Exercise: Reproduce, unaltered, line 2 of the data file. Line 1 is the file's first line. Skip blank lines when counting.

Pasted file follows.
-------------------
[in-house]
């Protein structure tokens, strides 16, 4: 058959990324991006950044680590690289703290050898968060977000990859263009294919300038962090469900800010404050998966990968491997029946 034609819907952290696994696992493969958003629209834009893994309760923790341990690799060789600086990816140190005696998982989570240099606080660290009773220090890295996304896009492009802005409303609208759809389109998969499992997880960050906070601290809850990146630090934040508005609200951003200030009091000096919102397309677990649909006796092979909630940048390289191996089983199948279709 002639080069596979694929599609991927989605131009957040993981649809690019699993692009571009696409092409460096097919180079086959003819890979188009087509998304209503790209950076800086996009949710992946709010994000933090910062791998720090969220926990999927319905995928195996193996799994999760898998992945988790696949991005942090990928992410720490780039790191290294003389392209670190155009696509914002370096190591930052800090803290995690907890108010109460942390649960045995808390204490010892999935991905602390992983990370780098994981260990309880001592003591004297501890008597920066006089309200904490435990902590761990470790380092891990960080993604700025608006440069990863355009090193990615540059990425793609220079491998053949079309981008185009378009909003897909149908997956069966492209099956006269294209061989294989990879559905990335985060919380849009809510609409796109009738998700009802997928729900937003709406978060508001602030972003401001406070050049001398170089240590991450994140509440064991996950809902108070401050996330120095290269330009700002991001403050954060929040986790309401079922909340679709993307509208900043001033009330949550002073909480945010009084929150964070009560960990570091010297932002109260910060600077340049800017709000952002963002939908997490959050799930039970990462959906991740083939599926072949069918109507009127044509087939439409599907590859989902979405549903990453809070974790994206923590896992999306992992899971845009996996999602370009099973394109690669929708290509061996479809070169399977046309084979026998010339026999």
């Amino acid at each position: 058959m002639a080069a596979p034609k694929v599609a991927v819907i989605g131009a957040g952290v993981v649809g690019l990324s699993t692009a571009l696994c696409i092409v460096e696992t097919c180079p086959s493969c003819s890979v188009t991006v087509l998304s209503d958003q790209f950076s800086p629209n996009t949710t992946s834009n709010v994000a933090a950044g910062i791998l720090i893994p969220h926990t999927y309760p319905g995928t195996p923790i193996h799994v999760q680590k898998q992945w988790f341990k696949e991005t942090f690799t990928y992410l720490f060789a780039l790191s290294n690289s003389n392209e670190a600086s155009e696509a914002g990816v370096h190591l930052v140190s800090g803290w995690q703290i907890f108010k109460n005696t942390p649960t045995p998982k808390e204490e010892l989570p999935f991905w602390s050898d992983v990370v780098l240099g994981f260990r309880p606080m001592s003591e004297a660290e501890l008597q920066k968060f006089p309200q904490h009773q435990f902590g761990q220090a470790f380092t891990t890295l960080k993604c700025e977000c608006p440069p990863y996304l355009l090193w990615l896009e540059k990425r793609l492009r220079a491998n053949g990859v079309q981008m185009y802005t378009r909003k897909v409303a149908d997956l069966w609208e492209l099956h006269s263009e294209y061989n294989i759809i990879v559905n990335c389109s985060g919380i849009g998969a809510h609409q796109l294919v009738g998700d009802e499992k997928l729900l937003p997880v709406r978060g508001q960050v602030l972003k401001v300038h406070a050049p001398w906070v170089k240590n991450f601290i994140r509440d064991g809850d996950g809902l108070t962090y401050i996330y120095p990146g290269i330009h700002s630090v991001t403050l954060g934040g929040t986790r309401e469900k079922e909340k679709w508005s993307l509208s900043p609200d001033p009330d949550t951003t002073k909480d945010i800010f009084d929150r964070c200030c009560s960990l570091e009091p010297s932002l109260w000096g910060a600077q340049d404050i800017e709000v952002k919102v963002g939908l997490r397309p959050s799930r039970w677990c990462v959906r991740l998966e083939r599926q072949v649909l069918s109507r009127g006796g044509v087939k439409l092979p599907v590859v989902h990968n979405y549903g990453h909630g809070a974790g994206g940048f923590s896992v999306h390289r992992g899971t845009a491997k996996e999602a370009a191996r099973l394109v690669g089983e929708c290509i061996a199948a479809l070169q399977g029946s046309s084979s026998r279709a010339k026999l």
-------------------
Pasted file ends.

């Protein structure tokens, strides 16, 4: 058959990324991006950044680590690289703290050898968060977000990859263009294919300038962090469900800010404050998966990968491997029946 034609819907952290696994696992493969958003629209834009893994309760923790341990690799060789600086990816140190005696998982989570240099606080660290009773220090890295996304896009492009802005409303609208759809389109998969499992997880960050906070601290809850990146630090934040508005609200951003200030009091000096919102397309677990649909006796092979909630940048390289191996089983199948279709 002639080069596979694929599609991927989605131009957040993981649809690019699993692009571009696409092409460096097919180079086959003819890979188009087509998304209503790209950076800086996009949710992946709010994000933090910062791998720090969220926990999927319905995928195996193996799994999760898998992945988790696949991005942090990928992410720490780039790191290294003389392209670190155009696509914002370096190591930052800090803290995690907890108010109460942390649960045995808390204490010892999935991905602390992983990370780098994981260990309880001592003591004297501890008597920066006089309200904490435990902590761990470790380092891990960080993604700025608006440069990863355009090193990615540059990425793609220079491998053949079309981008185009378009909003897909149908997956069966492209099956006269294209061989294989990879559905990335985060919380849009809510609409796109009738998700009802997928729900937003709406978060508001602030972003401001406070050049001398170089240590991450994140509440064991996950809902108070401050996330120095290269330009700002991001403050954060929040986790309401079922909340679709993307509208900043001033009330949550002073909480945010009084929150964070009560960990570091010297932002109260910060600077340049800017709000952002963002939908997490959050799930039970990462959906991740083939599926072949069918109507009127044509087939439409599907590859989902979405549903990453809070974790994206923590896992999306992992899971845009996996999602370009099973394109690669929708290509061996479809070169399977046309084979026998010339026999």